Retaining Professionalism and Resilience in Adversity

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Abstract Summary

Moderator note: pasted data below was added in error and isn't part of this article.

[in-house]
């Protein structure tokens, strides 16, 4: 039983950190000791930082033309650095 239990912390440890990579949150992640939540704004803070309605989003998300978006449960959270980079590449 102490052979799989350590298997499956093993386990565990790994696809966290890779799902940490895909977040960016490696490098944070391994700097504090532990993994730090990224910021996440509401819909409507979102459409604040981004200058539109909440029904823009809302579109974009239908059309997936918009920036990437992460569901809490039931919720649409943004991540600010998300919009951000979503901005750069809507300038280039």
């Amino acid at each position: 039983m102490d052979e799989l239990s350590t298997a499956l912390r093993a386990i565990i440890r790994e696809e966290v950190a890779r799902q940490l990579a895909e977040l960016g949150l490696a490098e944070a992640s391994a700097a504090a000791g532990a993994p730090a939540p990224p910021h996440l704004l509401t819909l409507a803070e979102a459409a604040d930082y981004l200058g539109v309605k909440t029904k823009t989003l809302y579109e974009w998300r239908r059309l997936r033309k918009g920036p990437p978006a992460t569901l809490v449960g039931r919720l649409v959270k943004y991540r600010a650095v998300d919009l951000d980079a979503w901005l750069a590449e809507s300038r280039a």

‘Physician wellbeing is the foundation of professionalism’ (West & Shanafelt ,2007) and is described as the ‘missing quality indicator’ (Wallace, Lemaire and Ghali, 2009). Clinician burnout – a triad of emotional exhaustion, ‘depersonalisation’ (cynicism) and a low sense of accomplishment - is a global phenomenon. For example, studies show that nearly a third of doctors in the UK and Hong Kong experience burnout at some stage in their careers and nearly half of physicians in the USA have at least one symptom of burnout. Burnout can lead to mental illness, low morale, adverse patient outcomes, and difficulties with recruitment and retention in the workforce. Professionalism involves a set of values and behaviours that lead to trusting relationships and public confidence. It is underpinned by the virtues such as honesty, courage, compassion and practical wisdom.  But for professionalism to flourish, it requires a supportive environment and adaptive coping strategies.  In this presentation I will consider the personal and organisational resilience factors that reduce the risks of burnout and enhance wellbeing and professionalism. I will explore successful initiatives and programmes that have led to improved outcomes in terms of clinician wellbeing and patient outcomes. These include appreciative inquiry, ‘brain training’ such as mindfulness meditation and compassionate mind training, Schwartz Rounds, wellness programmes, team building, and compassionate leadership. These examples can inform individuals and institutions for potential ways of organising their working practices to optimise clinician wellbeing and patient care.

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